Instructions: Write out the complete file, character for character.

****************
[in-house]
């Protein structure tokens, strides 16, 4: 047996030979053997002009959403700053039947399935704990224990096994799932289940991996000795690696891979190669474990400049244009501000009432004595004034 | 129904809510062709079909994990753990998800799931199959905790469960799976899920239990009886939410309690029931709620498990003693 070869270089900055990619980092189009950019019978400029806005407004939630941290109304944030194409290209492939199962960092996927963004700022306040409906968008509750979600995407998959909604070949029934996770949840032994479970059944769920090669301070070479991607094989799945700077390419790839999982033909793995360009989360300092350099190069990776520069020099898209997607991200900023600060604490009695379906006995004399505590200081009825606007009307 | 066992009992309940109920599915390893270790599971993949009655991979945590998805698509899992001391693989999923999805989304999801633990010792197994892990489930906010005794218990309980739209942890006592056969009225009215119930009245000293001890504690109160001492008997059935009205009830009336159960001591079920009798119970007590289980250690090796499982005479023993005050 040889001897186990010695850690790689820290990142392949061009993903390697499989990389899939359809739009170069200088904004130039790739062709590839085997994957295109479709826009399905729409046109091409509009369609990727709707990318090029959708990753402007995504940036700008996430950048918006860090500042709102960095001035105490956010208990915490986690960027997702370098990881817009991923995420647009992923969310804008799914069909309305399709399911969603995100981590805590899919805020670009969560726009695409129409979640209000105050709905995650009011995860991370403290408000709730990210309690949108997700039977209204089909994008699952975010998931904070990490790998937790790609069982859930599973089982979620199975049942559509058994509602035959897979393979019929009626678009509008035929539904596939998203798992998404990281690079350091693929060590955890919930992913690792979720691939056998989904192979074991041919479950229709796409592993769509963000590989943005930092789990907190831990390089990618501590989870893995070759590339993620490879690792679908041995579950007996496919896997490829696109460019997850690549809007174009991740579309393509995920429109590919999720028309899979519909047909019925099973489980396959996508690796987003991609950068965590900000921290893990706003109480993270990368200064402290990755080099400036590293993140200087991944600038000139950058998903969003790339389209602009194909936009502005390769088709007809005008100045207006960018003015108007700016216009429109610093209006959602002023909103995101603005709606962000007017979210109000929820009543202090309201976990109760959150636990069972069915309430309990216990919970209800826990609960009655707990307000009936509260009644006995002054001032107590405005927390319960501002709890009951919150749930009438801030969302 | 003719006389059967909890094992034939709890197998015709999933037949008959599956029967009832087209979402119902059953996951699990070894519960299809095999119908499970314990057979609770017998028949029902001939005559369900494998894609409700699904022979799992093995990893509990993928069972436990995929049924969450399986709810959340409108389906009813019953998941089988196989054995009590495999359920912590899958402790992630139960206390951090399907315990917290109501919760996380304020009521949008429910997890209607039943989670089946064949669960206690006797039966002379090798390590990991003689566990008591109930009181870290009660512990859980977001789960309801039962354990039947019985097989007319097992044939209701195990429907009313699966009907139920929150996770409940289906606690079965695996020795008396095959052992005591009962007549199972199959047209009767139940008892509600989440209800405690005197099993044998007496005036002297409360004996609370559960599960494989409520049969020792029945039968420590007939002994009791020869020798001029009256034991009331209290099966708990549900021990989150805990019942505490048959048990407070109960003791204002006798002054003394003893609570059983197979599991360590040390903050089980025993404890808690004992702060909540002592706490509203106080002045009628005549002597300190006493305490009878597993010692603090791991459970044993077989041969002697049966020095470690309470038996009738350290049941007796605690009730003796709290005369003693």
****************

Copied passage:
[in-house]
């Protein structure tokens, strides 16, 4: 047996030979053997002009959403700053039947399935704990224990096994799932289940991996000795690696891979190669474990400049244009501000009432004595004034 | 129904809510062709079909994990753990998800799931199959905790469960799976899920239990009886939410309690029931709620498990003693 070869270089900055990619980092189009950019019978400029806005407004939630941290109304944030194409290209492939199962960092996927963004700022306040409906968008509750979600995407998959909604070949029934996770949840032994479970059944769920090669301070070479991607094989799945700077390419790839999982033909793995360009989360300092350099190069990776520069020099898209997607991200900023600060604490009695379906006995004399505590200081009825606007009307 | 066992009992309940109920599915390893270790599971993949009655991979945590998805698509899992001391693989999923999805989304999801633990010792197994892990489930906010005794218990309980739209942890006592056969009225009215119930009245000293001890504690109160001492008997059935009205009830009336159960001591079920009798119970007590289980250690090796499982005479023993005050 040889001897186990010695850690790689820290990142392949061009993903390697499989990389899939359809739009170069200088904004130039790739062709590839085997994957295109479709826009399905729409046109091409509009369609990727709707990318090029959708990753402007995504940036700008996430950048918006860090500042709102960095001035105490956010208990915490986690960027997702370098990881817009991923995420647009992923969310804008799914069909309305399709399911969603995100981590805590899919805020670009969560726009695409129409979640209000105050709905995650009011995860991370403290408000709730990210309690949108997700039977209204089909994008699952975010998931904070990490790998937790790609069982859930599973089982979620199975049942559509058994509602035959897979393979019929009626678009509008035929539904596939998203798992998404990281690079350091693929060590955890919930992913690792979720691939056998989904192979074991041919479950229709796409592993769509963000590989943005930092789990907190831990390089990618501590989870893995070759590339993620490879690792679908041995579950007996496919896997490829696109460019997850690549809007174009991740579309393509995920429109590919999720028309899979519909047909019925099973489980396959996508690796987003991609950068965590900000921290893990706003109480993270990368200064402290990755080099400036590293993140200087991944600038000139950058998903969003790339389209602009194909936009502005390769088709007809005008100045207006960018003015108007700016216009429109610093209006959602002023909103995101603005709606962000007017979210109000929820009543202090309201976990109760959150636990069972069915309430309990216990919970209800826990609960009655707990307000009936509260009644006995002054001032107590405005927390319960501002709890009951919150749930009438801030969302 | 003719006389059967909890094992034939709890197998015709999933037949008959599956029967009832087209979402119902059953996951699990070894519960299809095999119908499970314990057979609770017998028949029902001939005559369900494998894609409700699904022979799992093995990893509990993928069972436990995929049924969450399986709810959340409108389906009813019953998941089988196989054995009590495999359920912590899958402790992630139960206390951090399907315990917290109501919760996380304020009521949008429910997890209607039943989670089946064949669960206690006797039966002379090798390590990991003689566990008591109930009181870290009660512990859980977001789960309801039962354990039947019985097989007319097992044939209701195990429907009313699966009907139920929150996770409940289906606690079965695996020795008396095959052992005591009962007549199972199959047209009767139940008892509600989440209800405690005197099993044998007496005036002297409360004996609370559960599960494989409520049969020792029945039968420590007939002994009791020869020798001029009256034991009331209290099966708990549900021990989150805990019942505490048959048990407070109960003791204002006798002054003394003893609570059983197979599991360590040390903050089980025993404890808690004992702060909540002592706490509203106080002045009628005549002597300190006493305490009878597993010692603090791991459970044993077989041969002697049966020095470690309470038996009738350290049941007796605690009730003796709290005369003693």